Why life after nuclear war – even a limited one – would suck
At the time this article is being written, Russian President Vladimir Putin is escalating his invasion of Ukraine with no end in sight. Because Russia has nuclear weapons, experts agree that it is possible they will be used during the war — perhaps on a smaller scale, perhaps on a larger one, say, with a NATO country like the United States. As Putin becomes increasingly desperate to recreate the Russian empire and destroy the liberal world order, there is no telling what he might do to save face and salvage what remains of his geopolitical ambitions.
If that happened, what would that mean for the rest of the world? The answer is both complicated (it depends to an extent on where you live) and terrifyingly simple — it would be an apocalyptic scenario right out of the most dire Biblical prophecy or dystopian science fiction story.
And the conflict doesn't need to culminate in a literal world war to have an effect on your life.
Even a comparatively smaller nuclear conflict, such as one that "merely" incinerates a few cities, would instantly plunge the world's economy into chaos. Globalization has resulted in a worldwide web of supply chains that are extremely vulnerable to disruption — this is already being seen with COVID-19 and climate change — and any goods that linked to supply chains in affected areas would grind to a halt. That, however, would be the least of humanity's problems. As smoke from the destroyed areas rises into the atmosphere, the entire planet will soon be choked to its breaking point under a blanket of soot. The Sun will not be able to reach vital crops, leading to dire food shortages, and survivors will be left inhabiting a state of constant winter.
Hence the term "nuclear winter."
For what it's worth, there are scientists who believe that a small-scale nuclear war might not automatically result in a nuclear winter (although it would still be devastating). When it comes to predicting nuclear war, there are a number of variables to consider: The physical composition of the cities being attacked, which will impact what they put into the atmosphere after being destroyed; how many weapons will be used; what kinds of clouds will emerge; and so on. Even the scientists who are skeptics about what would happen during a smaller nuclear conflict readily state that a worldwide nuclear conflict would lead to winter. In the case of a smaller one, questions of scale come into play.
The wind also makes a big difference. In addition to destroying our climate, nuclear war will release radioactive materials as high as 50 miles into our atmosphere. While most of these particles fall to the ground around the area where the bombs detonated, the lighter ones will stay in the atmosphere indefinitely and become known as fallout. As they get carried all over the world by the wind and various other atmospheric variables, they cause diseases like radiation sickness and cancer to anyone exposed to them. This can continue for years as fallout circles the globe, only landing due to precipitation or just gradually settling on the ground. After that, however, they can continue to be dangerous; there are usually hundreds of different radionuclides in nuclear fallout, and some of the more lethal ones (like cesium-137) have long half-lives (in the case of that element, more than 30 years).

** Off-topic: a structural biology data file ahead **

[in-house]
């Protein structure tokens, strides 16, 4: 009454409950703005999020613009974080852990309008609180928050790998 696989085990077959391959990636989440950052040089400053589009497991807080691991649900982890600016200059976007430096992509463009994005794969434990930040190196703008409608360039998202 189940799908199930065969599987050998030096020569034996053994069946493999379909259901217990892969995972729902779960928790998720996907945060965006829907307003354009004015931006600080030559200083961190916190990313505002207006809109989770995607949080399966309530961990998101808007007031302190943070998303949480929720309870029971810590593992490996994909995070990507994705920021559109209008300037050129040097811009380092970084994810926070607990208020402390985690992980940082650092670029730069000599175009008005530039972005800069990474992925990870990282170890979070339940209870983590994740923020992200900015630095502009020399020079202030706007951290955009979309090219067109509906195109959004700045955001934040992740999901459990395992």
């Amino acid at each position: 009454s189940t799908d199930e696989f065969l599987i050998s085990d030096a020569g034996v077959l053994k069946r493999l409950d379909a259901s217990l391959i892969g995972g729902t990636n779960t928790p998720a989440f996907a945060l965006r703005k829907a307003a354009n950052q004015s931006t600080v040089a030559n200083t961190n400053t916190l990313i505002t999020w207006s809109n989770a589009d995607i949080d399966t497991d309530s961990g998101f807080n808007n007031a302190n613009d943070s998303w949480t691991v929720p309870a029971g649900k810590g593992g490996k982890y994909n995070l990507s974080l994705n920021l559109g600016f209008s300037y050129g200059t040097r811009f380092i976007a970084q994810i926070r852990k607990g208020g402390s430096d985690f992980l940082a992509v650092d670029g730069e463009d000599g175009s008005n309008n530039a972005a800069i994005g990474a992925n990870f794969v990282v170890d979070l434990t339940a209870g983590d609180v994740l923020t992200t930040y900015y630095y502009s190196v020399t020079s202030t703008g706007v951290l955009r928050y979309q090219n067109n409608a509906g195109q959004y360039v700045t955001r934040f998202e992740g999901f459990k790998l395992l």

(For what it is worth, the likelihood is that things would not be quite as bleak in the Southern Hemisphere as in its northern counterpart. The reason for this is simple: Planetary wind patterns tend to not cross the equator, and as such scientists believe that most of the fallout from a nuclear conflict would stay in whichever hemisphere the bombs exploded in).
A nuclear war would also exacerbate climate change. As nuclear weapons rip into the atmosphere, they will destroy massive chunks of what is left of Earth's ozone layer. Organisms would suffer from the increased exposure to ultraviolet light, and the trends that already exist due to climate change — wildfires, hurricanes, loss of species diversity — will be accelerated.
These thoughts may not bother Putin, who has reportedly toyed with the idea of nuclear war and said it would end in Russians going "to heaven as martyrs," but it weighs heavily on much of the rest of the world. Occasionally there have been successful efforts to protect humanity from the threat of nuclear annihilation through political means. Perhaps the most important example was the campaign to ban above-ground testing of hydrogen bombs. When it was kicked off by Democratic presidential candidate Adlai Stevenson in 1956, he was widely derided as being soft on Russia (at that time the Soviet Union). Yet as he spread knowledge to the international public about how above-ground hydrogen bomb tests were putting fallout into the atmosphere, people realized he was correct. Within a few years, treaties were signed to make sure that nuclear tests could only be performed underground.
Given the threat of nuclear war today, it is easy to see why.
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